From 1938-1943 it was also run as a hostel for Jewish people and political refugees from Europe:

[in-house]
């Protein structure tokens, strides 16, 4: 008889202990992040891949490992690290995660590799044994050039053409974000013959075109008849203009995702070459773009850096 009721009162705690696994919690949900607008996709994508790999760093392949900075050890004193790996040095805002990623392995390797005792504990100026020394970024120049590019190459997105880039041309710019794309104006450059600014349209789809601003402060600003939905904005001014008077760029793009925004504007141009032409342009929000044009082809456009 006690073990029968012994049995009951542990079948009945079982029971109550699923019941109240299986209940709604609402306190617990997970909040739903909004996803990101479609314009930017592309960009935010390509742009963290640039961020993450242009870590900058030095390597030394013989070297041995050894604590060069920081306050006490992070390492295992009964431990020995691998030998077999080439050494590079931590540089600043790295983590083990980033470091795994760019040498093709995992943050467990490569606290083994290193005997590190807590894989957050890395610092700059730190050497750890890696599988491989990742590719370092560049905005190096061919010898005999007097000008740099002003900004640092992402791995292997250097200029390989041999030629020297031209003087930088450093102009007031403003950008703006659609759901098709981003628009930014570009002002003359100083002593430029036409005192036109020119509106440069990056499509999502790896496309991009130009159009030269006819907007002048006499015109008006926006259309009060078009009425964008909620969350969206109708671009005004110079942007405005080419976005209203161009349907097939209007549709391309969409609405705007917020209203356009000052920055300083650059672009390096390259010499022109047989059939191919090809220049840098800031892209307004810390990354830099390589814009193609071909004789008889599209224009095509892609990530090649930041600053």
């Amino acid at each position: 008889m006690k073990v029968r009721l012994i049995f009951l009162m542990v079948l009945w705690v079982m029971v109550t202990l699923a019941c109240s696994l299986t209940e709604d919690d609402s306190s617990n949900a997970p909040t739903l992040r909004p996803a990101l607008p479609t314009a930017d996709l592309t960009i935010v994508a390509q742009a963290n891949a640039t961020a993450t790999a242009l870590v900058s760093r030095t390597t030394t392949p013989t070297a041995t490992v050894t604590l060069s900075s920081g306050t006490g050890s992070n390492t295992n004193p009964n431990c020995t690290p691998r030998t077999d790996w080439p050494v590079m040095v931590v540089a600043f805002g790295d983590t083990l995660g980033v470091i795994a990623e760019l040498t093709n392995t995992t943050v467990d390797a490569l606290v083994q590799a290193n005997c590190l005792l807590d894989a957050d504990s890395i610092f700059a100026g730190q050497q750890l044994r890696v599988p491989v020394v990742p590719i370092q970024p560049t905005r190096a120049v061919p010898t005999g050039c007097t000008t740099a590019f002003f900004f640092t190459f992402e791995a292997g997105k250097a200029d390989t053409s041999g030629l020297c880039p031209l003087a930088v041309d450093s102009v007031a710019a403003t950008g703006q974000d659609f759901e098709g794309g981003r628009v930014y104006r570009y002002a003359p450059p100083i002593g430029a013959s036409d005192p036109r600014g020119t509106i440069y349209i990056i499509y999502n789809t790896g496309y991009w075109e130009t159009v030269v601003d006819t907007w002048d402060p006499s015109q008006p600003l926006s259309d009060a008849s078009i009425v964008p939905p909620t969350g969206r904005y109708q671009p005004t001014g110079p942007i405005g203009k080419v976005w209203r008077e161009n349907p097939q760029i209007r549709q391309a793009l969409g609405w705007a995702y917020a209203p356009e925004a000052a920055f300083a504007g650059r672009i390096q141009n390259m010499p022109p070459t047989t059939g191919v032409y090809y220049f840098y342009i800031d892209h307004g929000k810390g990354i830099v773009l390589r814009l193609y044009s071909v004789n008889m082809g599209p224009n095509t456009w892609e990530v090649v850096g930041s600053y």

By July of 1939 Scattergood Hostel seemed settled enough for the first family to arrive. By August the targeted population of 30 "guest" (the term used in preference to the more loaded "refugees") and 10 or so staff was mostly in place. At that point, daily life at Scattergood Hostel began to reflect more closely the AFSC's goal of providing a place where refugees "could go for a few weeks or months to recover from their effects of their recent experiences, regain their confidence , improve their English, learn to drive a car, and, if needed be, start retaining themselves for some new line of work before seeking a permanent place in American society." True to Quaker aversion to organized hierarchies, from the beginning attempts were made to run the project as consensually as possible, with continual input from those being helped.